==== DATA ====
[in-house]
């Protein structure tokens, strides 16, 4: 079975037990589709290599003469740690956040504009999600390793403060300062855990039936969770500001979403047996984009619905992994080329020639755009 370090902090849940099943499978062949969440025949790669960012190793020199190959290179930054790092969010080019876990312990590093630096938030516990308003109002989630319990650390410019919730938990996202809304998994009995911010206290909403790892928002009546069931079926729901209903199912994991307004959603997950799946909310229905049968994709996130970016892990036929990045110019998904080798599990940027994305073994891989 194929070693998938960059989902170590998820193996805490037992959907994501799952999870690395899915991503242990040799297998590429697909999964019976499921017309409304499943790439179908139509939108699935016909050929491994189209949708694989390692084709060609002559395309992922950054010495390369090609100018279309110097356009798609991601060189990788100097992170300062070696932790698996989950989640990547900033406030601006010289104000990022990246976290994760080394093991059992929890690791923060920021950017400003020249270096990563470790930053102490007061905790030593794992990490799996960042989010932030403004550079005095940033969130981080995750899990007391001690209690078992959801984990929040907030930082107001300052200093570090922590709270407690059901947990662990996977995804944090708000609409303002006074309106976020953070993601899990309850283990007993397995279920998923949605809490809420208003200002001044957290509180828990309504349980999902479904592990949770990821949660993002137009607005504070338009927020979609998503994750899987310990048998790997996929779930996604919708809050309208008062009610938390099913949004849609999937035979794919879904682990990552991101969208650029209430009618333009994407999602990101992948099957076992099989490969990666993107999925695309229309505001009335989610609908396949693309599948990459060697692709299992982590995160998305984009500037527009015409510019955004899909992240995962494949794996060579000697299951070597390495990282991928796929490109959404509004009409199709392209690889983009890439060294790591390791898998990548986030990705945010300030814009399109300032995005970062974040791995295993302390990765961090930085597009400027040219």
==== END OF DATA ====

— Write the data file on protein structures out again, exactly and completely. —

[in-house]
């Protein structure tokens, strides 16, 4: 079975037990589709290599003469740690956040504009999600390793403060300062855990039936969770500001979403047996984009619905992994080329020639755009 370090902090849940099943499978062949969440025949790669960012190793020199190959290179930054790092969010080019876990312990590093630096938030516990308003109002989630319990650390410019919730938990996202809304998994009995911010206290909403790892928002009546069931079926729901209903199912994991307004959603997950799946909310229905049968994709996130970016892990036929990045110019998904080798599990940027994305073994891989 194929070693998938960059989902170590998820193996805490037992959907994501799952999870690395899915991503242990040799297998590429697909999964019976499921017309409304499943790439179908139509939108699935016909050929491994189209949708694989390692084709060609002559395309992922950054010495390369090609100018279309110097356009798609991601060189990788100097992170300062070696932790698996989950989640990547900033406030601006010289104000990022990246976290994760080394093991059992929890690791923060920021950017400003020249270096990563470790930053102490007061905790030593794992990490799996960042989010932030403004550079005095940033969130981080995750899990007391001690209690078992959801984990929040907030930082107001300052200093570090922590709270407690059901947990662990996977995804944090708000609409303002006074309106976020953070993601899990309850283990007993397995279920998923949605809490809420208003200002001044957290509180828990309504349980999902479904592990949770990821949660993002137009607005504070338009927020979609998503994750899987310990048998790997996929779930996604919708809050309208008062009610938390099913949004849609999937035979794919879904682990990552991101969208650029209430009618333009994407999602990101992948099957076992099989490969990666993107999925695309229309505001009335989610609908396949693309599948990459060697692709299992982590995160998305984009500037527009015409510019955004899909992240995962494949794996060579000697299951070597390495990282991928796929490109959404509004009409199709392209690889983009890439060294790591390791898998990548986030990705945010300030814009399109300032995005970062974040791995295993302390990765961090930085597009400027040219």